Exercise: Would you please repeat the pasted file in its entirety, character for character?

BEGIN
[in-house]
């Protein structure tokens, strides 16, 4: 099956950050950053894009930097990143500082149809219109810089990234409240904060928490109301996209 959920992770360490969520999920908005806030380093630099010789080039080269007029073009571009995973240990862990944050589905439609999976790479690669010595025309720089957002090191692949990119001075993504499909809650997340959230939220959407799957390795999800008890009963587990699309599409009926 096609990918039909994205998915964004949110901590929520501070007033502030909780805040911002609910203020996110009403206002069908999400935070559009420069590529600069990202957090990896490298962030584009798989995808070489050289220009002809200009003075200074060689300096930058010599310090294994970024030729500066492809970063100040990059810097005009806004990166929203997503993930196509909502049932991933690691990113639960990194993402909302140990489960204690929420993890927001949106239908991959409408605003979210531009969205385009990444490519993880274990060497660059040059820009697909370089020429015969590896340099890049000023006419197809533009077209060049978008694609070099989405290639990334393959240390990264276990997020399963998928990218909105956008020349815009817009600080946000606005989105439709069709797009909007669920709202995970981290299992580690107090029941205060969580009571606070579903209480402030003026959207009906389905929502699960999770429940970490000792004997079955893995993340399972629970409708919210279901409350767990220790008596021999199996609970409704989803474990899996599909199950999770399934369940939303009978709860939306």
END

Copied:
[in-house]
């Protein structure tokens, strides 16, 4: 099956950050950053894009930097990143500082149809219109810089990234409240904060928490109301996209 959920992770360490969520999920908005806030380093630099010789080039080269007029073009571009995973240990862990944050589905439609999976790479690669010595025309720089957002090191692949990119001075993504499909809650997340959230939220959407799957390795999800008890009963587990699309599409009926 096609990918039909994205998915964004949110901590929520501070007033502030909780805040911002609910203020996110009403206002069908999400935070559009420069590529600069990202957090990896490298962030584009798989995808070489050289220009002809200009003075200074060689300096930058010599310090294994970024030729500066492809970063100040990059810097005009806004990166929203997503993930196509909502049932991933690691990113639960990194993402909302140990489960204690929420993890927001949106239908991959409408605003979210531009969205385009990444490519993880274990060497660059040059820009697909370089020429015969590896340099890049000023006419197809533009077209060049978008694609070099989405290639990334393959240390990264276990997020399963998928990218909105956008020349815009817009600080946000606005989105439709069709797009909007669920709202995970981290299992580690107090029941205060969580009571606070579903209480402030003026959207009906389905929502699960999770429940970490000792004997079955893995993340399972629970409708919210279901409350767990220790008596021999199996609970409704989803474990899996599909199950999770399934369940939303009978709860939306």